Canadian Pregnancy Weight Gain Guidelines

Filed under: Your Pregnancy, Development/Milestones: Babies

Health Canada
recently changed the recommended amount of baby weight that women should gain during pregnancy. The numbers may not be vastly different than before, but they now follow the Institute of Medicine (IOM) recommendations and are aligned with the World Health Organization's classifications of underweight, normal weight, overweight or obese, based on body mass index (BMI).

BMI is a measurement of how healthy your weight is for your height. The formula uses two units of measurement: Weight in kilograms and height in metres.

Formula: BMI = Weight / (Height) squared
Example = 60kg woman, 1.70 meters

BMI = 60/ (1.70 x 1.70) = 60/2.890
BMI = 20.76

Recommended Rate and Total Weight Gain During Pregnancies Based on Pre-Pregnancy BMI
BMI 18.5 (underweight)
Gain: 1 lb/ week during 2ND and 3rd trimester
Total Gain 28-40 lbs

BMI 18.5-24.9 (Normal Weight)
Gain: 1 lb/week during 2ND and 3rd trimester
Total Gain 25-35 lbs

BMI 25.0-29.9 (Overweight)
Gain: 0.6lbs/week during 2ND and 3rd trimester
Total Gain 15-25 lbs

BMI 30 Gain (Obese)
Gain: 0.5lb/week during 2ND and 3rd trimester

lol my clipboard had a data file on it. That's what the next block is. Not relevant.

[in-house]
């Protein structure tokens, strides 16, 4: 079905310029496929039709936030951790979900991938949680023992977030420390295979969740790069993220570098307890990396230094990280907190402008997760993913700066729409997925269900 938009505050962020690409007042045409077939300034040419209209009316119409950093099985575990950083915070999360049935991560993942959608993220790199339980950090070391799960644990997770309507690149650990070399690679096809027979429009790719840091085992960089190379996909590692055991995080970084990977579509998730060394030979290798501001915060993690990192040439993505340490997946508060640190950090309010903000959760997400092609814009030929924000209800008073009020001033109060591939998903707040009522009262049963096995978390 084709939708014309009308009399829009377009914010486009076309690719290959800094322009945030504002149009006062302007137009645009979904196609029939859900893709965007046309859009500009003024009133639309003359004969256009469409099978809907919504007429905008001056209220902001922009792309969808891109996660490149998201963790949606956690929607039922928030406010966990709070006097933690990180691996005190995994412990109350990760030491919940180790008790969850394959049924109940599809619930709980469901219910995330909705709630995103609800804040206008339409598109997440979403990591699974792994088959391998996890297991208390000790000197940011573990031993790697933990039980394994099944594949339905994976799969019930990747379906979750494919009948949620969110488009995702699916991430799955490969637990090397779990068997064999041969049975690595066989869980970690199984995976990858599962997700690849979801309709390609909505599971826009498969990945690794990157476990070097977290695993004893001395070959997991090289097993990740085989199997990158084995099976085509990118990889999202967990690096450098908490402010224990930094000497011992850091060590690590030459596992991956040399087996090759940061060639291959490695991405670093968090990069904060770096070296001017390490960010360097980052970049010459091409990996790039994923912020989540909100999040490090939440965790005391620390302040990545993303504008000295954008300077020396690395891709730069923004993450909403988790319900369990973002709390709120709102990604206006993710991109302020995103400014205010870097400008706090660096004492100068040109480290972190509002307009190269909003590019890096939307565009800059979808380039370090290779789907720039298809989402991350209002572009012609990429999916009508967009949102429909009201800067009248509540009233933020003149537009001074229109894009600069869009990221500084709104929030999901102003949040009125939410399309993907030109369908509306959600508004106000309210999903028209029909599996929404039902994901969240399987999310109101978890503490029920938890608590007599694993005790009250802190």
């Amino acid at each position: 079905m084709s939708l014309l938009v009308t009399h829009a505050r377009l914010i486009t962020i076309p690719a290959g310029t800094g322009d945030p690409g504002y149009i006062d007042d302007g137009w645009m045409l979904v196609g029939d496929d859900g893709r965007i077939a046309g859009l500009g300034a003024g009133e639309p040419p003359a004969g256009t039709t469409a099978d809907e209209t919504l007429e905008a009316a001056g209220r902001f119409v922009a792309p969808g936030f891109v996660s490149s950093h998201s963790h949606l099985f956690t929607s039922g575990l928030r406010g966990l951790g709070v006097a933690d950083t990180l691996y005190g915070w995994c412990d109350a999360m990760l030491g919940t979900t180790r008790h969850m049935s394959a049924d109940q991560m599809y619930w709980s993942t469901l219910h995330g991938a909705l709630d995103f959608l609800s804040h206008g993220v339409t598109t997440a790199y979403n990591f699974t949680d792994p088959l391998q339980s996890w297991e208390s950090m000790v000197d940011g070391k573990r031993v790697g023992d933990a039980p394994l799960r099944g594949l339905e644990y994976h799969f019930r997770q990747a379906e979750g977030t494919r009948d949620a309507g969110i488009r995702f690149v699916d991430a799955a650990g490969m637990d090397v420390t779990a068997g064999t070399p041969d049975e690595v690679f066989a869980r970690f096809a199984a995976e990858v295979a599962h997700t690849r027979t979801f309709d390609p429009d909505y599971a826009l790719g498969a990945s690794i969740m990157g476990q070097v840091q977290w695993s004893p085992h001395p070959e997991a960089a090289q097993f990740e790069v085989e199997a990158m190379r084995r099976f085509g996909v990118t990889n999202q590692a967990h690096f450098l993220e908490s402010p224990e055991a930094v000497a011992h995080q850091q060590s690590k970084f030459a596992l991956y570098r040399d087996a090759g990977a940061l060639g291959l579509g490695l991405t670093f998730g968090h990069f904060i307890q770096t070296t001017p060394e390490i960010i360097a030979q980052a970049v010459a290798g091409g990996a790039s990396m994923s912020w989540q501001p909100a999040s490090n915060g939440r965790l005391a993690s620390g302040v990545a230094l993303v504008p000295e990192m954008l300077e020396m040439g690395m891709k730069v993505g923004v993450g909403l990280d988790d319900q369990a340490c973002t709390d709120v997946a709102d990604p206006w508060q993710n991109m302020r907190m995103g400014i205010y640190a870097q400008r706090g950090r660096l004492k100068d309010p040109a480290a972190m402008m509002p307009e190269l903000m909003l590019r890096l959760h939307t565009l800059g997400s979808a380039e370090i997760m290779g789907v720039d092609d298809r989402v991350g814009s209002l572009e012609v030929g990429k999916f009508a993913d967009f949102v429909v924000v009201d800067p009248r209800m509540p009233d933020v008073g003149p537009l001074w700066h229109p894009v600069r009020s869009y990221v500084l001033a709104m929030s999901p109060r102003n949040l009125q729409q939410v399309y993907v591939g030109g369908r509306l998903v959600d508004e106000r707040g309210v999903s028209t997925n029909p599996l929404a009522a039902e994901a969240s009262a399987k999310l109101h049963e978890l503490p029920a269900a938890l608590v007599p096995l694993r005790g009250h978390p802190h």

Total Gain 11-20 lbs

Three tips for keeping your weight controlled during pregnancy, after the jump...

For more information on pregnancy involving multiple fetuses please visit Health Canada.

The following guidelines are not too far off the preexisting ones and with a few modifications to your current eating regime, gaining the recommended amount of weight at the right pace can be easier.

First, aim to be in your healthy weight range, which will not only provide optimum protection of health with your future baby, but will also make weight loss easier once your baby arrives. It is the lifestyle we have before pregnancy that determines how much weight we will gain during the pregnancy.

Here are some key principles you can apply to make this process easier.

  • Eat three healthy meals a day: Also, include at least one (if not two) snacks during mid-morning or mid-afternoon. This will help keep blood sugar levels and and your appetite more stable.
  • Get moving: 30 minutes of moving your feet will not only speed up your metabolism and burn fat but will release feel good endorphins that can make you happier. Walking is the number one exercise done nationally.
  • Really cut back on the treats: If you decide to have a treat every day, remember to keep it small. This would include extras such as cream and sugar in your morning cup of coffee or that muffin you bought at a coffee shop. Calories do not take long to add up from these 'extra' sources.

Karla Heintz is a Nutrition Educator and Author of Picky? Not Me, Mom! A Parents' Guide to Children's Nutrition.


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AdviceMama Says:
Start by teaching him that it is safe to do so.